Nesbitt Memorial Library Journal, Volume 2, Number 3, September, 1992 Page: 158
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The Alleyton Yellow Fever Epidemic of 1867
by Bill Stein
On September 4, 1867, an Alleyton physician reported the presence of
yellow fever in his community. Throughout July and August, Colorado County had
experienced unusually heavy rainfall, creating favorable breeding conditions for the
mosquitoes that carried the disease. Mosquitoes alone, however, could not generate an
epidemic. For that, the proper serum, to be transferred from one person to another via
the mosquitoes, was needed.
The two or more people who were first reported to have the fever in Alleyton
were employees of the railroad, and had made daily trips between Alleyton and
Galveston. The latter city was in the midst of an epidemic at the time, so it is reasonable
to assume that the railroad men were afflicted with the disease there. In any case, their
blood provided the mosquitoes with the needed serum, and the fever quickly spread
throughout the small community of Alleyton. Reportedly, by October 20, "nearly every
inhabitant of the village ... except a few who fled to the country" had contracted the
disease. According to the same report, the disease was exceptionally virulent in
Alleyton, killing forty-five people out of a total of about ninety cases.'
Perhaps owing to a quarantine against Alleyton, imposed almost immedi-
ately after the first reports of yellow fever there, no one in the nearby town of Columbus
came down with the disease. Though it had the intended effect, and though such quar-
antines were common, the Columbus quarantine against Alleyton became somewhat
controversial. After all the doctors in Alleyton died, at least one Columbus physician
argued that he ought to be allowed to go to and from the afflicted community without
restriction. Dr. William Minor Byars, quoted in the September 20, 1867 Galveston News,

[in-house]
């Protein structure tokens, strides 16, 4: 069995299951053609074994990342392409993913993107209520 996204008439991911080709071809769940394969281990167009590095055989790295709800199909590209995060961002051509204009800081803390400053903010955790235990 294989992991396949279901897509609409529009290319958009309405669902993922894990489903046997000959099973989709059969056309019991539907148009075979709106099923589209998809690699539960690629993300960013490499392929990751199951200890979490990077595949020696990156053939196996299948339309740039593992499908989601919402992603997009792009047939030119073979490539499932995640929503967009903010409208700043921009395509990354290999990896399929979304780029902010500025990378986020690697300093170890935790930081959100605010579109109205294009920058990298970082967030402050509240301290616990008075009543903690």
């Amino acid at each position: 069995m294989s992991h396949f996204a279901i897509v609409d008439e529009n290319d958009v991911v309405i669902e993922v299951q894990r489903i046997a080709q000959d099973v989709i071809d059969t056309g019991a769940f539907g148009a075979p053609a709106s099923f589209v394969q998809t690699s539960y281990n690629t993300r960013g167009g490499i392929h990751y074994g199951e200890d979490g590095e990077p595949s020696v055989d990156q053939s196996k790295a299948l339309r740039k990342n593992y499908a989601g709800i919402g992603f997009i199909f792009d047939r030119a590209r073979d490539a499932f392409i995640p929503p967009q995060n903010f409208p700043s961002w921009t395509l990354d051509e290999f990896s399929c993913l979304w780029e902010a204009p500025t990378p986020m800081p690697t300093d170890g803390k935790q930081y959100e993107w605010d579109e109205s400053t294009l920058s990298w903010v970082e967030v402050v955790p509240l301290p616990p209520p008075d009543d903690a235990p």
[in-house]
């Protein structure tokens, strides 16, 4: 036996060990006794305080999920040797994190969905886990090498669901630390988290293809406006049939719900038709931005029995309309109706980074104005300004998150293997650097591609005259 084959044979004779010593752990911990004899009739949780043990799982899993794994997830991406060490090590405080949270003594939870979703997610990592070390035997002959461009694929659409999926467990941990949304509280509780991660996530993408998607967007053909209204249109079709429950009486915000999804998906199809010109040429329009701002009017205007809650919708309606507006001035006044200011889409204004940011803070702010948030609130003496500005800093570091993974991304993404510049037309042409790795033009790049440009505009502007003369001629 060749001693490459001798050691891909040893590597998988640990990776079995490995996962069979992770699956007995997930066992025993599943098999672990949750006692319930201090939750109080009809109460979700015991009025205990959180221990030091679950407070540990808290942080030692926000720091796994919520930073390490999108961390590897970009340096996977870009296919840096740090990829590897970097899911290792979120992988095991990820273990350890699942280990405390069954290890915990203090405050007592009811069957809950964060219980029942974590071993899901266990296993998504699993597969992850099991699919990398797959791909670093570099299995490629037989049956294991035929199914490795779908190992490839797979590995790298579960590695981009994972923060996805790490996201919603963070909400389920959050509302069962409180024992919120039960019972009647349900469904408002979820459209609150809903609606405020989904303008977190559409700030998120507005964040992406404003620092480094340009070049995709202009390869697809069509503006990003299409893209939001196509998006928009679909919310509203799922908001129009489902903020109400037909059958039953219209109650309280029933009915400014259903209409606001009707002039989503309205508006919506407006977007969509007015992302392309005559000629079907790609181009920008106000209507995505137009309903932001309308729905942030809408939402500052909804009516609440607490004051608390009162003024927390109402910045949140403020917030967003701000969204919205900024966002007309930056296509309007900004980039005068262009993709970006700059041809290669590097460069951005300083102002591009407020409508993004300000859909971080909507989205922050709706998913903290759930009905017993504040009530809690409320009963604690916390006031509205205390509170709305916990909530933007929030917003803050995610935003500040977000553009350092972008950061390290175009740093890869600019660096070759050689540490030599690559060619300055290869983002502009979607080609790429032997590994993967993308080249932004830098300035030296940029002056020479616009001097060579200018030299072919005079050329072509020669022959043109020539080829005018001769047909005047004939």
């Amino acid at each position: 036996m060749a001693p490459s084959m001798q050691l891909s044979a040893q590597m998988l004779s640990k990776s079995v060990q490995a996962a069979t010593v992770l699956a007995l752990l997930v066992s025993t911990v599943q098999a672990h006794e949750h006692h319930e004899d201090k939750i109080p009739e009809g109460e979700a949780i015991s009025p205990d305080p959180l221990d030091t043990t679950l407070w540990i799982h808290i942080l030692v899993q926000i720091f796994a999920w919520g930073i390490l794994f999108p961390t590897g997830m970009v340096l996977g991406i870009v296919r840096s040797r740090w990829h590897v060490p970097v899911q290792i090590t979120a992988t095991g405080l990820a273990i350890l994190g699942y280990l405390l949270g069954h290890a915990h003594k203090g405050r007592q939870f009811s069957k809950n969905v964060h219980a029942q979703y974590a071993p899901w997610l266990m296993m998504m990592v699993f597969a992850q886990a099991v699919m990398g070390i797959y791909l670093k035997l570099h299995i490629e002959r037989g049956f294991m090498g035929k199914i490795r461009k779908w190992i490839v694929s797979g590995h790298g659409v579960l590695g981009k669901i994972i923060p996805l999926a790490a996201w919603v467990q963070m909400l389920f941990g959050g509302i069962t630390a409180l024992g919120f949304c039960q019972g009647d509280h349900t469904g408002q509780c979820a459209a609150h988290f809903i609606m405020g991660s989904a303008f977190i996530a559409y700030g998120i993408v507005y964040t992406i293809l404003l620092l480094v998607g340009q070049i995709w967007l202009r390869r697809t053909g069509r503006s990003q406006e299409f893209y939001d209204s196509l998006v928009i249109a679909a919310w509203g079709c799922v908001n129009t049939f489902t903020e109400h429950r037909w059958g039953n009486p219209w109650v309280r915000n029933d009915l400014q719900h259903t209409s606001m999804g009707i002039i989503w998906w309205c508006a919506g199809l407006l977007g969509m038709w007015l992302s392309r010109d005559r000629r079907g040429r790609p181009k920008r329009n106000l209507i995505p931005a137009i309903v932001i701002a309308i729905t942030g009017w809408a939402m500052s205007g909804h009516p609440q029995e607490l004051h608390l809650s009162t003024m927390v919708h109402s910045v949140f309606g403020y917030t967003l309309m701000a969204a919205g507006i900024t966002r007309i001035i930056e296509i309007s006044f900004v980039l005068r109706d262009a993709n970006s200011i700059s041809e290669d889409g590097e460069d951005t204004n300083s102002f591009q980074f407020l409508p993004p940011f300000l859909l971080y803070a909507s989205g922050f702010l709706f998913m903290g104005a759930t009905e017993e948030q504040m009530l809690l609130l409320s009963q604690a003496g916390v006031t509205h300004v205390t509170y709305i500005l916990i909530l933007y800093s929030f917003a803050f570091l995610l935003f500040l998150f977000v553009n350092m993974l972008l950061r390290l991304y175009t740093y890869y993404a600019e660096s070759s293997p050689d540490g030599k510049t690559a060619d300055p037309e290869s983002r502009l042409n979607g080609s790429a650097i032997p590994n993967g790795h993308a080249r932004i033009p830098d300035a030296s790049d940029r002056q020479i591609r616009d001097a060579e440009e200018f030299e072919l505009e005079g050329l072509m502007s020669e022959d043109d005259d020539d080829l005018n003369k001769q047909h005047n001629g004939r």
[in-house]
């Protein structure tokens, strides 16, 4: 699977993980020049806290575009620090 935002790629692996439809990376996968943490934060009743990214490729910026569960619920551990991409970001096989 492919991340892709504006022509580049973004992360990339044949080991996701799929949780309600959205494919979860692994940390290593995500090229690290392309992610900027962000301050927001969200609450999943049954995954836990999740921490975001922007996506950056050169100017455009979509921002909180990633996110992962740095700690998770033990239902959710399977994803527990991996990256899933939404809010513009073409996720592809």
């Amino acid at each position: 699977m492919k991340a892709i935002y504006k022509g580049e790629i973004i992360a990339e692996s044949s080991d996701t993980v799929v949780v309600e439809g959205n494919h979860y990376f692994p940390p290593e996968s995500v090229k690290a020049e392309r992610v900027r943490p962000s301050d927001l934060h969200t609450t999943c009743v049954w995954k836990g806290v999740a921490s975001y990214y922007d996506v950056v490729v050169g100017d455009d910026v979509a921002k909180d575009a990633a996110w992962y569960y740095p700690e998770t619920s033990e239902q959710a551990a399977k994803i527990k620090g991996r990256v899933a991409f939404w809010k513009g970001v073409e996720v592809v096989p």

wrongly believed "the danger is in sleeping where the disease is, not in simply visiting
a case... I can attend any yellow fever case in safety provided I am allowed to sleep in
an uninfected locality." He went on to argue "that our fellow beings should [not] be
allowed to die for want of medical attention, so near us, to, that we may almost hear
the moans and supplications." Despite his appeals, the quarantine remained in force,
1 See report of Dr. S. W. Welsh, which quotes Columbus physician John F. Hicks, in Greensville
Dowell, ed., Yellow Fever and Malarial Diseases Embracing a History of the Epidemics of Yellow Fever in
Texas, Philadelphia, 1876, p. 67. This report casts strong doubt on the commonly accepted idea that Alleyton
was, during the Civil War, the largest town in Colorado County. This belief seems to have been first
pronounced on a Texas Centennial historical marker erected in Alleyton in 1936 and repeated, by Lee Quinn
Nesbitt, in her article on Alleyton in The Handbook of Texas (Austin: The Texas State Historical Association,
1952, 2 volumes). But, if it is true, as Dr. Hicks states, that during the yellow fever epidemic "nearly every
inhabitant" became ill and that there were only about ninety cases, then clearly Alleyton was a very small place
in September 1867. The town could certainly have been larger during the war, but the belief in Alleyton's
prominence stems from the fact that, at the time, it was the westernmost depot of the Buffalo Bayou, Brazos,
and Colorado Railroad. It remained the terminus of the railroad until November 1867, when the first train
entered Columbus. Defenders of the idea that the town was once the largest in the county have never
adequately explained its demise, leaving us to conclude that when the railroad moved west, so did the
population of Alleyton. If however, the town boasted only 90-100 inhabitants before the railroad had moved
to even the nearest town, just three miles west, it is difficult to believe that it had ever been larger than
Columbus. Ample evidence that Columbus had more than 100, and indeed more than 1000 residents during
and well before the late 1860s exists. Indeed, Dr. Hicks himself refers to Columbus as "a considerable town"
and to Alleyton as "a village." Secondly, the Alleyton epidemic was all but ignored by the state's press, while
concurrent epidemics in other communities which were and are of comparitively modest population were
covered quite extensively. This evidence suggests that Alleyton was never much more than what Glidden
became in the late nineteenth century, a suburban railroad depot for Columbus.
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Nesbitt Memorial Library. Nesbitt Memorial Library Journal, Volume 2, Number 3, September, 1992, periodical, September 1992; Columbus, Texas. (texashistory.unt.edu/ark:/67531/metapth151386/m1/30/?q=nesbitt%20memorial%20library%20journal: accessed July 21, 2017), University of North Texas Libraries, The Portal to Texas History, texashistory.unt.edu; crediting Nesbitt Memorial Library.